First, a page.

A "fire stick" meaning a ferrocerium rod (Light My Fire or similar)? If so, you can go to flame one of two ways, you can take the spark to an ember, and treat it like you would a flint and steel fire (ember extender, bundle of dry grass or buffed up bark and blow to flame), or you can go direct to flame using plant down, birch bark scrapings or fine wood shavings. Buffed honeysuckle bark and cherry bark will also work. With the right technique you can probably go straight to flame with dry grass leaves if packed together to the right density.
Of the plant downs in the UK, I think thistle is the best, it is easy to collect large quantities quickly takes a spark readily and will burn long enough to ignite other materials. Willowherb can work, but is harder to collect enough. Cattail will certainly take the spark, but I have found that it either flashes over too fast, or self extinguishes. Found it much better for an ember extender when wadded down tight. Never had any luck with clematis down.
Surface are to volume = the finer the fuzz, the better.
But that also means more surface area to absorb moisture in humid conditions.
Birch bark scrapings are the very best we have here.
The suberin wax in birch bark is hydrophobic and flammable. Bark held under water for 30 days lights up very nicely.
Since it can't be wetted, you needn't be very careful about carrying conditions.
The thing about the natural oil is a very good point. When teaching and when you really want to get a fire going, cotton wool is best mixed with petroleum jelly, or have melted candle wax worked into it. The only other such natural material that I know of in the UK is the pine resin rich wood from some old stumps and pine knots (fat wood). Scrapings of that work very well too.
I bet that mixing dried powdered resin, or the sticky stuff from recent wounds into plant down would work well, but have not tried.
Treat this as a great opportunity to find out - if you've got access to a walk anywhere at the moment gather stuff up and have a go with it. Scrape it, powder it, rough it up - try it with a flame first (if it won't burn it won't ignite) then a ferro rod spark (which is several times hotter than steel and flint; 2000C instead of 400C IIRC). It's all very well us telling you to use thistle down or reedmace seed but if there's none around it's no use to you. There's not a lot of seed head around just now (Still plenty of reedmace though). You need to find what you have available and try it. Experimenting is part of the fun of this topic (not to be applied to tasting wild plants though ).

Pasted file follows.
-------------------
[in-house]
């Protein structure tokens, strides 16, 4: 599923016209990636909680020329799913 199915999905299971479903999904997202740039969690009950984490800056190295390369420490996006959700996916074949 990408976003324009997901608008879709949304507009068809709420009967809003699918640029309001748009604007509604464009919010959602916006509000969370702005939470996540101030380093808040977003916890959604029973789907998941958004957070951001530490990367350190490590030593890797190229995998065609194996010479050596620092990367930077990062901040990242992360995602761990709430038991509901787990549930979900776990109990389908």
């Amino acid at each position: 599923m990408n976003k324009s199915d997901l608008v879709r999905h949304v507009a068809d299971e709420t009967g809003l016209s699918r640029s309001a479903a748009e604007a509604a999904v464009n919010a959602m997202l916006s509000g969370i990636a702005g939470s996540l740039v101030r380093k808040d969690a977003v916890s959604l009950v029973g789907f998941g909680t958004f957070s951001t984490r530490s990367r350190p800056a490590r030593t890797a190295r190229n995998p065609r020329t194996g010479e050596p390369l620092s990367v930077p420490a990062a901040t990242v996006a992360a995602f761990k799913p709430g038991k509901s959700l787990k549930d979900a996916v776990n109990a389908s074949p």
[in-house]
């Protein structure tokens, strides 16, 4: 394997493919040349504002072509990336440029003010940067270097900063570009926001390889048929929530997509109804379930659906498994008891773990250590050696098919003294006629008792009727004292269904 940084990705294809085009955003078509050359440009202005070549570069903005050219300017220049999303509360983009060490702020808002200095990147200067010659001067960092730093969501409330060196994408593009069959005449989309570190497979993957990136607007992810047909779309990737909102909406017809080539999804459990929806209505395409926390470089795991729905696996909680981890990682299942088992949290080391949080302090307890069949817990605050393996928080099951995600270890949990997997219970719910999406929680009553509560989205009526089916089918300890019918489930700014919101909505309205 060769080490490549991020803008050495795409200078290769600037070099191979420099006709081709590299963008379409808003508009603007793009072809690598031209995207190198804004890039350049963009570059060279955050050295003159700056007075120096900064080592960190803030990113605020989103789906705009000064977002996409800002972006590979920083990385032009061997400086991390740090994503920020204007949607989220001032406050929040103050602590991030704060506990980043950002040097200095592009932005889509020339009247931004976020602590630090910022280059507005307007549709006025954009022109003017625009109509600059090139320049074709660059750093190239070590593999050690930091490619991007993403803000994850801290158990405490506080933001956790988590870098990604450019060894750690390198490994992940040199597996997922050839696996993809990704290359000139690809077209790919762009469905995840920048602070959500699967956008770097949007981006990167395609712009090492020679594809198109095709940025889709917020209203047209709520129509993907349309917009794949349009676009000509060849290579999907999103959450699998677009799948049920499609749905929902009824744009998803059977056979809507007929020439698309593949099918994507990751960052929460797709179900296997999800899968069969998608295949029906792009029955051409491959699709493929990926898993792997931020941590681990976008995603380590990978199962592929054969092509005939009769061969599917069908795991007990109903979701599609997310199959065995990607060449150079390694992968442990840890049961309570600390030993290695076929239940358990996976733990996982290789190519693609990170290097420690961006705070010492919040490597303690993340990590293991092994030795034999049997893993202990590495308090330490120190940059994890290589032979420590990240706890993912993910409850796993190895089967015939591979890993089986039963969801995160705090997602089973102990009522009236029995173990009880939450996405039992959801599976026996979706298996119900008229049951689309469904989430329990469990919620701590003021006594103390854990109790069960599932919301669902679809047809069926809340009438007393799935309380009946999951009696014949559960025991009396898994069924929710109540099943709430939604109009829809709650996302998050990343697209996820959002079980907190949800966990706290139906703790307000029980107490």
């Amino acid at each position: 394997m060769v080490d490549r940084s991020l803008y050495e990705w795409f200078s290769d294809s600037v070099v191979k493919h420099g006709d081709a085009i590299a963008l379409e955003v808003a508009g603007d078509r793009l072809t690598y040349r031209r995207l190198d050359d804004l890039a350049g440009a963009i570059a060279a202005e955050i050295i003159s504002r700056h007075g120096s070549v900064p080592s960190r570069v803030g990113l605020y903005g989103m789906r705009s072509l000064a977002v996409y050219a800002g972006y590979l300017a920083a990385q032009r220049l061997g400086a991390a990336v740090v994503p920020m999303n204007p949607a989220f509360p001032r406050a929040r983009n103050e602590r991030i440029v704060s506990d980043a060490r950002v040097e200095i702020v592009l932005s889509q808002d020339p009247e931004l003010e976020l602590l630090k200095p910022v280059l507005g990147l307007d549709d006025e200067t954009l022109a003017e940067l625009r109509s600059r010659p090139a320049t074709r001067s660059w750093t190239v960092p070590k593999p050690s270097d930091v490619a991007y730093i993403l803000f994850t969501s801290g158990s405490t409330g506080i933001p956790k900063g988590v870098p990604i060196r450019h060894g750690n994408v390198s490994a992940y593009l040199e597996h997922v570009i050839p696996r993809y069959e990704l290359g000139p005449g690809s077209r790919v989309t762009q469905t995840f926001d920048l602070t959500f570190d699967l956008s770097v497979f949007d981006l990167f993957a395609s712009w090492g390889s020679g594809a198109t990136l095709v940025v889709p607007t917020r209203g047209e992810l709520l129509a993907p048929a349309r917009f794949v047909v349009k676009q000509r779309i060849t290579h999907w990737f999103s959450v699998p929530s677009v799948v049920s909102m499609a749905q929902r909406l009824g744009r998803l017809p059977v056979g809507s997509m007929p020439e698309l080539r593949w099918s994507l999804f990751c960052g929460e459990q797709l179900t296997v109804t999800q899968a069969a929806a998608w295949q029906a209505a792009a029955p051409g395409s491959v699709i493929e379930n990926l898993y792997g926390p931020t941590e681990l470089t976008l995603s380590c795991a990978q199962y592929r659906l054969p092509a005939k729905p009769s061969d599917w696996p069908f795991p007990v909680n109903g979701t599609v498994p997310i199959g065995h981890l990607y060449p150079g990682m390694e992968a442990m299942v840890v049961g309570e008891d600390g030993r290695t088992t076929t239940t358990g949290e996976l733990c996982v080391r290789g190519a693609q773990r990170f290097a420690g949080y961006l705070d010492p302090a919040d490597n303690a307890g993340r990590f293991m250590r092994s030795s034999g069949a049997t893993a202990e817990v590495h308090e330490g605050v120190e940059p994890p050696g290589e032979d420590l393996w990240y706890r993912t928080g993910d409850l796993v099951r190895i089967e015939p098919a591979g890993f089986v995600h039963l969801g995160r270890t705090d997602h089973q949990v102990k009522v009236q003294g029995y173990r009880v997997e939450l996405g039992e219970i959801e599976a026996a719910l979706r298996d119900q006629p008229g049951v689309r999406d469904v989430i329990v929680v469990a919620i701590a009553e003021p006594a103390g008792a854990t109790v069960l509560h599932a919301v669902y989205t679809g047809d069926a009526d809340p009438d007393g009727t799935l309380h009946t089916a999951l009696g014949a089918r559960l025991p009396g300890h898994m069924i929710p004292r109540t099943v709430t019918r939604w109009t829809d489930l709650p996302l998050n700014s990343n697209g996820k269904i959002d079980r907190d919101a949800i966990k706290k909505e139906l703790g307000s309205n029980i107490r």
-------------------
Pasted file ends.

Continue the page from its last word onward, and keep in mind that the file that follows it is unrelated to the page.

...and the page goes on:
Remember, bark from fallen birch works just as well as a standing tree; you don't need to be taking bark of living trees.
You could also have a go at making charcloth - that will take a spark, create an ember, then with gentle wafting or blowing in a 'nest' will light dried grasses and the like.
I live in the Boreal Forest Biome = Taiga. Circumglobal, it is dominated by conifer vegetation forests.
As kids we were taught that the driest resinous twigs are always the ones sheltered in closest to the main tree trunk.
Of course, twigs off dead-falls are good if it hasn't rained for a while.
Then you have to bash those twigs with a rock (no shortage in the precambrian shield)to make a fibrous mat.
If you get lucky and find gobs of resin, add that to your bashings.
Point being that the fuzzy stuff will come up to ignition temperature far faster than any pieces of round wood.
You must get all the fire fixings = twigs and kindling, laid up before you begin.
The insides of round wood will be dry. Use some splittings and practice making feather sticks.
I've got a magnesium block with a ferro rod down one edge.
The magnesium metal shavings make great "spice" for fire starting.
With birch bark? 30 seconds is the best I can do.
Even just that, the very first step, is something everyone can practice in this day and time.
Takes a little practice, there are several methods, but fire-lighting is a skill you can be proud of.
I've been filling tinder bundles with dandelion seeds heads. They seem to work well. I will second clematis as being a poor choice, I've never managed with that either.
The other thing that I don't think has been mentioned is punkwood - dry rotten wood that has an almost spongy, springy feel to it. That takes a spark well and can also be charred.
The above advice is all good. I would suggest whichever of it you take you need to spend lots of time practicing with the Ferro rod, to the extent you should be looking at wearing one out just practicing - don't worry, it's quite good fun once you get over the initial frustration!
If you look on You tube you will find a video by Mors Kochanski, which I think runs for about 90 minutes, in which he goes through different tinders for use with the Ferro rod. You will find it's 90 minutes very well spent.